Dyeing Your Hair While Pregnant: What to Know

Medically Reviewed by Poonam Sachdev on April 07, 2022
5 min read

Hair dye is a staple of self-expression. People use it to stand out, maintain their natural hair color over time, or change it up a little.

Since hair dye is laden with chemicals, its safety has been placed under scrutiny time and time again. Whether it's causing permanent hair damage or cancer, hair dye deserves a second look during pregnancy.

Before you get too far, there's a lack of evidence regarding hair dye and pregnancy. Many studies have excluded pregnant participants due to the ethical concern of studying drug and cosmetic effects on pregnant women. 

Most cosmetics don't require approval by the U.S. Food & Drug Administration (FDA). Studies about their effects regarding pregnancy are mostly incidental, so their overall safety is something to be cautious about.

Hair dye is generally considered safe while you are pregnant if you follow guidelines and precautions. Since no one knows the exact risks, though, many sources recommend waiting until after pregnancy to be safe.   

Your skin protects you, but it's still absorbent. Many factors influence how much it can safely absorb. Being pregnant can make your skin incredibly sensitive to intense chemicals. 

If you're pregnant, topical chemicals can be a concern. Your skin can absorb the chemicals, which can circulate through your bloodstream and reach your baby. 

Does hair dye cause cancer? Hair dye has been labeled a potential cause of breast cancer. Studies have shown varying results, but there have been links between increased risk of breast cancer and frequent use of hair dye.

There's no single cause of cancer, so using hair dye doesn't pose a dire risk. Pregnant women might be at particular risk, though, because of their bodies' significant changes. For women with a history of breast cancer, avoiding hair dye could lower your risk of developing breast cancer down the road. 

Why you don't need to be concerned. Hair dye chemicals aren't very toxic. Your scalp also doesn't absorb much of the hair dye, especially if you have a healthy scalp. Since the risks are unknown, though, it's always better to be on the safe side. 

You may reach for the bleach to change your hair's shade or prepare for a more intense dye. You may stick to hair highlight or relaxers instead. How do those affect your pregnancy?

When it comes to safety during pregnancy, there's no difference between bleach, hair dye, relaxers, or curling solutions. They don't pose additional risks as long as you follow the precautions below. 

Though hair dye is generally safe, there are several precautions you should take. Always talk to your doctor before using hair dye while pregnant. 

The first trimester is a critical time for your baby's growth. To be extra cautious, wait until the second trimester to start dyeing your hair.

Skin conditions like eczema and psoriasis cause cracking of the skin. These breaks allow your skin to absorb more of the hair dye's chemicals into your bloodstream.

Skin conditions also typically mean more sensitive skin. Hair dye can lead to more irritation and breaking of the skin, ultimately making the skin condition worse. 

Even if you don't have a skin condition, your scalp may be vulnerable. Don't dye your hair if you have broken skin or sunburn on your scalp.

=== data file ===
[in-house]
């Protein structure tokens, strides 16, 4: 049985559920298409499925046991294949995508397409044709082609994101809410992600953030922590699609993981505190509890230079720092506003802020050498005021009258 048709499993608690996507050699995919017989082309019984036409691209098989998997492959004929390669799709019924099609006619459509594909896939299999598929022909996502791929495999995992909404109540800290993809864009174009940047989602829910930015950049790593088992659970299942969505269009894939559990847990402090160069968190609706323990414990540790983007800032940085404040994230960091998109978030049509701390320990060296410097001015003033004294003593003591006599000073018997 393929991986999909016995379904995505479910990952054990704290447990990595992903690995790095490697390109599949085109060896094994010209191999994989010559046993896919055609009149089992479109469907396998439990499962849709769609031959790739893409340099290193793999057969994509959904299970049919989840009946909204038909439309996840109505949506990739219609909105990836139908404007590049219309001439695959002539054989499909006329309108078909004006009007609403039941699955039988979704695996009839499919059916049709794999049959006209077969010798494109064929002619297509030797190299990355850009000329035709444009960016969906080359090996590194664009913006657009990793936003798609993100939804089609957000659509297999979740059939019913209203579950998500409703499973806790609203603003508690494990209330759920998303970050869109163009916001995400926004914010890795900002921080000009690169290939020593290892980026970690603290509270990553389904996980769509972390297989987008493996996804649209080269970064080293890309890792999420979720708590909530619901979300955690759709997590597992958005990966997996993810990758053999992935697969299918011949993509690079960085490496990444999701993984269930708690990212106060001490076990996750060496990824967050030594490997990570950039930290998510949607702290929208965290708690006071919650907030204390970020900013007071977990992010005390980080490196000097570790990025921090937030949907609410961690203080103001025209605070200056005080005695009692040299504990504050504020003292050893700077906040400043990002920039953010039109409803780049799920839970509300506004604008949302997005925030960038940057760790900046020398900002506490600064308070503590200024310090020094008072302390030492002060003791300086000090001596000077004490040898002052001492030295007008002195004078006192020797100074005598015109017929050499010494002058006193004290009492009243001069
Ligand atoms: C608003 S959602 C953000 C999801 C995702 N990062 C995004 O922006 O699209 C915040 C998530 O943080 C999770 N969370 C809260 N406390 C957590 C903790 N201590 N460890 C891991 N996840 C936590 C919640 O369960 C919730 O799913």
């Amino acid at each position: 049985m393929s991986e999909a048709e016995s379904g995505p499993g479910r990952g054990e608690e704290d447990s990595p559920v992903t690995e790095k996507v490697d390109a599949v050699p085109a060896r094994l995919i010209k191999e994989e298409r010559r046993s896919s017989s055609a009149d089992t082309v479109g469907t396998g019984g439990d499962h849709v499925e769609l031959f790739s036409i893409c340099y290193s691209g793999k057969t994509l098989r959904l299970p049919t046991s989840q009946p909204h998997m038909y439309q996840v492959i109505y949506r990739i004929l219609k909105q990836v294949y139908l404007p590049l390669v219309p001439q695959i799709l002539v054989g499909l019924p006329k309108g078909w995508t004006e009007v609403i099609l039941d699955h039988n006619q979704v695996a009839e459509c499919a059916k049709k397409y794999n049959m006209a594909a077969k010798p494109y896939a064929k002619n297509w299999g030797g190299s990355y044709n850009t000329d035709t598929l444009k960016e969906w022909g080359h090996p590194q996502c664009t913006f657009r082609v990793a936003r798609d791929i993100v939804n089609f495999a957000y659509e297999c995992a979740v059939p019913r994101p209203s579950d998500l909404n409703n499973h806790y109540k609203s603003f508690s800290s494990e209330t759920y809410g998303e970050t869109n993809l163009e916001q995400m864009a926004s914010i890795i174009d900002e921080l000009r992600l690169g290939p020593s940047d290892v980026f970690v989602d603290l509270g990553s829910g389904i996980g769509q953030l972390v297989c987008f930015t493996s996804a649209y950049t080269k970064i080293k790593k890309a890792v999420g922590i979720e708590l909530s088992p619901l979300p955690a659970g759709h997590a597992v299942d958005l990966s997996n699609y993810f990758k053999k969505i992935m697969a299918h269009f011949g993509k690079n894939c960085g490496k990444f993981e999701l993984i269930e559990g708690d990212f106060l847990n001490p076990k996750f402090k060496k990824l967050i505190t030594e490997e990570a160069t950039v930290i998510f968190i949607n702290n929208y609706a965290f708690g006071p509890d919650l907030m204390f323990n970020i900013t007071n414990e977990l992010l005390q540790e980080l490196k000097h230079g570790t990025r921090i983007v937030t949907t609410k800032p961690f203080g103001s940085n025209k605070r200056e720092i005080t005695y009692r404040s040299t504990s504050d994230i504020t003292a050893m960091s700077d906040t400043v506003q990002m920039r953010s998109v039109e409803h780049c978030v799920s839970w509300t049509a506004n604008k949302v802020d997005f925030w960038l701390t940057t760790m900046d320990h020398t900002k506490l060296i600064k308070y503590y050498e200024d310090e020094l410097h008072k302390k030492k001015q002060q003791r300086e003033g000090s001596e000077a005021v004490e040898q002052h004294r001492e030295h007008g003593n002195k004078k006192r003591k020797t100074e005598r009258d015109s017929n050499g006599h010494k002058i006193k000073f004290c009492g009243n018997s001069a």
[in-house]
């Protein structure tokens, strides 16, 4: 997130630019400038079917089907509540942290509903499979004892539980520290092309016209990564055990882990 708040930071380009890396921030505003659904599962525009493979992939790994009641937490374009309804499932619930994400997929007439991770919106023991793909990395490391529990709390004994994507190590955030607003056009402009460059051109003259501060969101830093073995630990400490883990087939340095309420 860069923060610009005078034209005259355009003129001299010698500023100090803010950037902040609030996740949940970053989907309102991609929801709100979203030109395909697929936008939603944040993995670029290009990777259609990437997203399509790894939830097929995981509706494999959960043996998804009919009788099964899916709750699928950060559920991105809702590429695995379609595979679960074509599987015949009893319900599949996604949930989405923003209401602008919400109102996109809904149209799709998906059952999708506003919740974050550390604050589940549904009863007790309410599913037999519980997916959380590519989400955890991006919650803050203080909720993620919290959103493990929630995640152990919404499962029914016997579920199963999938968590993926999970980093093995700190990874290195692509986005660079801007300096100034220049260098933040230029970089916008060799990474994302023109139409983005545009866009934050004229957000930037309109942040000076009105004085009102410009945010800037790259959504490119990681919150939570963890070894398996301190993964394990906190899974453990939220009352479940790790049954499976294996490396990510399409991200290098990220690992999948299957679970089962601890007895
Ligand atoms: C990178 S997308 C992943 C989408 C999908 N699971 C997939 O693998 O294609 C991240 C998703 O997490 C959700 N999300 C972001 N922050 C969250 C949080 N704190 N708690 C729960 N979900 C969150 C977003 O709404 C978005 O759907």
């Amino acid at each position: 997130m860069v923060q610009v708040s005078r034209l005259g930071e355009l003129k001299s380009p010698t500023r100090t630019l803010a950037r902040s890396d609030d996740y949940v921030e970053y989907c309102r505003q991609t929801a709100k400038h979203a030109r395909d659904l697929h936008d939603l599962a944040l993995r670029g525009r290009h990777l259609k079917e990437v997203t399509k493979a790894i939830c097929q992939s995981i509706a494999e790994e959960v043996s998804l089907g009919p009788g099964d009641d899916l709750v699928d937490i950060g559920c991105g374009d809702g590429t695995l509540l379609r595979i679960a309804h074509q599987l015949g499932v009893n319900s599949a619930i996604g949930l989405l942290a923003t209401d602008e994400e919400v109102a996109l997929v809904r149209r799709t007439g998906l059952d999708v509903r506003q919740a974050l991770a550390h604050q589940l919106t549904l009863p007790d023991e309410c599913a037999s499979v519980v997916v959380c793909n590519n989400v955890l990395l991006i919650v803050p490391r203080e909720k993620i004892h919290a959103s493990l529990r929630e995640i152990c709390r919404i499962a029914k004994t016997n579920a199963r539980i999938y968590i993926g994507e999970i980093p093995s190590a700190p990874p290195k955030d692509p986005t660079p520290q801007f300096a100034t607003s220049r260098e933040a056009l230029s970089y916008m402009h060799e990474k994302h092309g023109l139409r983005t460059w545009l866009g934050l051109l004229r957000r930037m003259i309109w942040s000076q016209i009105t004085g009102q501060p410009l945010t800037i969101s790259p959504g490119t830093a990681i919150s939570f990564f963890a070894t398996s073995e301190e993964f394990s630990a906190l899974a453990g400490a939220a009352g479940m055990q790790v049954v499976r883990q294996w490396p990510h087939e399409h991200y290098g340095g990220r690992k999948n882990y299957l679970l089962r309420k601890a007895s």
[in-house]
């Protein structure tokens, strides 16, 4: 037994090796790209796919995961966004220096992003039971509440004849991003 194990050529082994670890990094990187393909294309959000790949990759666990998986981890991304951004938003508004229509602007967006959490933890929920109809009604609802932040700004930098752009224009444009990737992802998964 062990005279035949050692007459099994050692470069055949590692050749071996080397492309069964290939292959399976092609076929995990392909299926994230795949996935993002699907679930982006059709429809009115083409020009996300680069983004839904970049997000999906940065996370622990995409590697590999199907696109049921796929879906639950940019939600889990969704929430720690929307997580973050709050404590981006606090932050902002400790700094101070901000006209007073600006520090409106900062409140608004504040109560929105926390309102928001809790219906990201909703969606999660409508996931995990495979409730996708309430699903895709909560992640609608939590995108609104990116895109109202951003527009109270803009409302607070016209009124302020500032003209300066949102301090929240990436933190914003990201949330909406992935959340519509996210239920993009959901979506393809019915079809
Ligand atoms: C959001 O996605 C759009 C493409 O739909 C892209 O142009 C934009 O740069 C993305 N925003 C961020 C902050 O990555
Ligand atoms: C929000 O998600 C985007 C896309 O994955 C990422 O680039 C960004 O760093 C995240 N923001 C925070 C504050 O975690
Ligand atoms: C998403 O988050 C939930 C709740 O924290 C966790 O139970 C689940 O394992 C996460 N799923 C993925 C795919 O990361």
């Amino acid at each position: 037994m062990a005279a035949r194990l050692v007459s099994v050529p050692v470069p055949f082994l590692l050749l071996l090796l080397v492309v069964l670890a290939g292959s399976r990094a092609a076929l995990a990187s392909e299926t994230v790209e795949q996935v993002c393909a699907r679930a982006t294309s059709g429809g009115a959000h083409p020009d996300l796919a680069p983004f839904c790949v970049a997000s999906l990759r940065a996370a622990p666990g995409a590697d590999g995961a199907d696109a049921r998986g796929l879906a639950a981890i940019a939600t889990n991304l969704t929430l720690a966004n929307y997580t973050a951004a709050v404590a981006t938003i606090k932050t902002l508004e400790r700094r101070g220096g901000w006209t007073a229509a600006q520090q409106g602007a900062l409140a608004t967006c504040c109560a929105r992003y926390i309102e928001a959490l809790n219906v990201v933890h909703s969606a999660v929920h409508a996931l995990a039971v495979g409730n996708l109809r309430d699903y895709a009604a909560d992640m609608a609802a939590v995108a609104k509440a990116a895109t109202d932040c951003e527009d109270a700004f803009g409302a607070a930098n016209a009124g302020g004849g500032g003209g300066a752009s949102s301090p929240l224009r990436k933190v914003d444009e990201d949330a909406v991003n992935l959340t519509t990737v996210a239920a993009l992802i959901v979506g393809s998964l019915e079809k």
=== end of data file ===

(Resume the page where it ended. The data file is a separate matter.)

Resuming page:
Before dyeing your hair, you need to test if your skin will react negatively to the hair dye. You should do a patch test whether you dye at home or a salon.

  1. Rub a small amount of the hair dye in the crook of your elbow.
  2. Leave it on your skin for at least 2 days.
  3. Monitor your skin for abnormalities like a rash or irritation.

Even if you're using your regular hair dye, always do a patch test. Your pregnancy can unpredictably change your skin. 

Signs of contact dermatitis. If you have a bad reaction to hair dye during the patch test, it's likely you will contact dermatitis. Some of the signs include:

  • Itchiness
  • Pain
  • Reddening of the skin
  • Swelling
  • Dry or flaky skin
  • Breaking or cracking of the skin

If any of these symptoms appear, you can try another hair dye or wait until later to dye your hair. 

Pregnancy changes many things about your body, including your hair. These changes can cause your hair to react differently to your usual hair dyes. It's safest to wait until after pregnancy if this is the case to avoid any permanent damage to your hair. 

Hair dye can stain your hands and expose your skin to chemicals. Your skin is more susceptible to irritation if you're pregnant, so wearing gloves can prevent bothersome stains and bad allergic reactions.

The chemicals in hair dye can be bothersome. The fumes can be incredibly irritating for pregnant women or people with breathing sensitivities like asthma. Apply hair dye in a well-ventilated space.

Pregnant or not, hair dye in your eyes is dangerous. Getting hair dye in your eyes can cause injuries and blindness, so it's best to avoid dyeing your eyebrows.

It may seem obvious, but people can be stubborn about following directions. The directions for applying hair dye are more than a suggestion. 

The hair dye directions are there for your safety. If you ignore or misuse the hair dye, it can lead to complications that you could otherwise avoid. 

Grab your phone and set a timer. The amount of time the package tells you is exact. 

Leaving the dye on too long will allow your skin to absorb more of the dye and potentially cause harm. You should also rinse the dye off promptly once you're done to avoid absorption. 

Your skin absorbs more of the dye the longer it's on your skin. Rinse your scalp to prevent further absorption of the hair dye chemicals and irritation.

It's safe to continue expressing yourself during pregnancy with hair dye. If you're concerned about a particular product or chemical, always talk to your doctor first.